8. That people have a “right” to live where they or their parents lived before. Localities benefit from stable populations, but conferring and bequeathing such a right to discriminatory subsidy is in no book of rights.


9. That there is also a “right” to home ownership. The state has a housing obligation for those who need help. Home ownership is capital accumulation, developed out of the Tories’ mortgage tax relief as a form of saving for old age and to endow offspring. It promotes inequality and cannot be termed a right.

No, there isn’t and shouldn’t be a ‘right’ to home ownership or to live where your parents lived, but nor should home ownership be seen as capital accumulation only. As per above, houses are part consumer good (because people use them), part investment good (because they are scarce and valuable and their supply is inelastic). People want to own their own homes – we don’t need to use the empty language of rights to think it’s worth trying to give them that.

10. That renting is stupid. Renting is buying a service. About 60% of Germans rent. They do not think of buying until their 40s. Booming Berlin has 90% of its population renting. Renting aids labour mobility and channels savings into productive investment. As a result, Germany has little house price inflation and no “ladder” advantage to owning not renting.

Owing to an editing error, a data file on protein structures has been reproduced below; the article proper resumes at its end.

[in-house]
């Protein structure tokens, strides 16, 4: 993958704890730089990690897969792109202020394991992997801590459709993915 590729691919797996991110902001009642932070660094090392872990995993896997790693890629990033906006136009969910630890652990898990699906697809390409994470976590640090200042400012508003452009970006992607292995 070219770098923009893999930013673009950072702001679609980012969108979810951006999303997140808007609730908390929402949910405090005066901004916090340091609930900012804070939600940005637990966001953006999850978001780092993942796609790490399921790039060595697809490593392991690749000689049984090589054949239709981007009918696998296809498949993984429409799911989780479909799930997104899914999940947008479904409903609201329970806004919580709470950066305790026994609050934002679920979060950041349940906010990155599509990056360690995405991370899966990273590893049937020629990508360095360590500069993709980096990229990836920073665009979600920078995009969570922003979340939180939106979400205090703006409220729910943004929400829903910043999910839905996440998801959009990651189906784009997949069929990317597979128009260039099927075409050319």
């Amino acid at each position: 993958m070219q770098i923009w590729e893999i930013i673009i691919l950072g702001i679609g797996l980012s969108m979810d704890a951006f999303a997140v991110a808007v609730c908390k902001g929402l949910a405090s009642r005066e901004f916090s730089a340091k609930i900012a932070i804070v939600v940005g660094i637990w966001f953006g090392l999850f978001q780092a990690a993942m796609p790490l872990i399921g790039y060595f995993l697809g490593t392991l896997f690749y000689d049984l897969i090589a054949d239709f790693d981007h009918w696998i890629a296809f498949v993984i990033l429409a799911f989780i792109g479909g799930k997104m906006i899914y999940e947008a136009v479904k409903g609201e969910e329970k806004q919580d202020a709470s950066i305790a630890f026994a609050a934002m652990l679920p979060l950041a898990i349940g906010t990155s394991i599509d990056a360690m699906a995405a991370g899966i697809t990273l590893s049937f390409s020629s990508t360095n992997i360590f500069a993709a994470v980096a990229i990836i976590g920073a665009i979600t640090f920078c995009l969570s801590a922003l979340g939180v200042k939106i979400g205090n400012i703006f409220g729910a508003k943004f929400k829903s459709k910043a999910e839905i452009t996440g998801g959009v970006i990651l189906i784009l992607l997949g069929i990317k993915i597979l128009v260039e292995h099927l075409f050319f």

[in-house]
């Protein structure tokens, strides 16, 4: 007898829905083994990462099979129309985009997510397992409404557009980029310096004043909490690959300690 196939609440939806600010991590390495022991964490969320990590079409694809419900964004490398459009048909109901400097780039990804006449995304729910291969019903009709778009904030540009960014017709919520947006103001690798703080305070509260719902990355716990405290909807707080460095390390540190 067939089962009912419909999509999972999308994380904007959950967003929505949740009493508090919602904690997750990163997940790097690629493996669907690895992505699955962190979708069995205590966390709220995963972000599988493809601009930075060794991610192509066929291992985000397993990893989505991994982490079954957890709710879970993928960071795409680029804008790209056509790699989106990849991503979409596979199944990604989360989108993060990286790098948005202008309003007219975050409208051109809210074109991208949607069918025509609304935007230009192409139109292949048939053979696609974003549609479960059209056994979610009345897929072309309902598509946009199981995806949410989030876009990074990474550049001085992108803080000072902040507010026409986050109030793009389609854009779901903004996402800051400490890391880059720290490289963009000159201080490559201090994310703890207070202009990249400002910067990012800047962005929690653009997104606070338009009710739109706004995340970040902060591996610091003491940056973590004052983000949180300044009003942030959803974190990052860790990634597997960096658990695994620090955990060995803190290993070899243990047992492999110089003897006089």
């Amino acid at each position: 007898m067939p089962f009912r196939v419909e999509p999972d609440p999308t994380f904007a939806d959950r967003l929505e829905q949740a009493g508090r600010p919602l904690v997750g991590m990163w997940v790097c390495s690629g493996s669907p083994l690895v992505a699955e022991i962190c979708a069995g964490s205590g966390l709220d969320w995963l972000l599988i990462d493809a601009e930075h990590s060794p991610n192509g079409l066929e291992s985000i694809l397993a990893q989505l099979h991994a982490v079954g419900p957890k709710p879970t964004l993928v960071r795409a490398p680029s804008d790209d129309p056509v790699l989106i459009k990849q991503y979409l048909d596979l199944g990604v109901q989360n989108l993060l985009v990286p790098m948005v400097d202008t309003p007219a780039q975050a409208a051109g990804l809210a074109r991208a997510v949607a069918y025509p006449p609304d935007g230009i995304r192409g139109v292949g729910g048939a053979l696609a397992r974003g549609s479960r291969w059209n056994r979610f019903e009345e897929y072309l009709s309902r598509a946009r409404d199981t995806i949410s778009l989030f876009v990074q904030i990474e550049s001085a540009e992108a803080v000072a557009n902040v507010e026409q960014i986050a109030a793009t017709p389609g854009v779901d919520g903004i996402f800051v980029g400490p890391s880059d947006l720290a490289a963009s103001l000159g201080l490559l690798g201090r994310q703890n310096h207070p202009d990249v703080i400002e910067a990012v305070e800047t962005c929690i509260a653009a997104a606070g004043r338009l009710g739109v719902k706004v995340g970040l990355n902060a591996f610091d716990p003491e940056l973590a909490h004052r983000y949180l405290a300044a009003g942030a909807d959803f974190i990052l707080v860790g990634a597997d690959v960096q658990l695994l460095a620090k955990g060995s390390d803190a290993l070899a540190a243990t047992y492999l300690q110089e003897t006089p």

Renting is great – Jenkins is entirely correct here. But a dysfunctional housing market also means a dysfunctional rental market. Rents seem to be less elastic than house prices, though they are rising, but quality and choice are dropping. A minor anecdote in evidence of this: flats that lettings agents used to show to people individually are now being shown to large batches of people, and there is a mad rush to be the first person to secure any half-decent flat that comes onto the market.

A second point: when people like Jenkins and Robert Shiller warn against owning a home, I tend to agree, but I have to wonder whether they are renters themselves. If not, why not?

11. That buy to let is evil. The poorest people rent from the private sector. The more houses are available to rent, the more flexible is the housing stock and the lower are rents for those who do not buy. Whether buyers-to-let should enjoy tax breaks and whether rents should be regulated are quite different matters.

This seems right to me. Buy to let has been demonized unfairly, although there are bad tax loopholes that distort the market in favour of it. But if you accept the logic that renting is desirable for at least some people you must accept that some people will need to act as landlords. They effectively bear the risk involved with investing in housing that renters do not want.

Jenkins's 'realities' are worth reading but are all fairly lacklustre. The goal should not just be to put roofs over people's heads: it should be houses people want to live in, in places people want to live, at prices they can afford.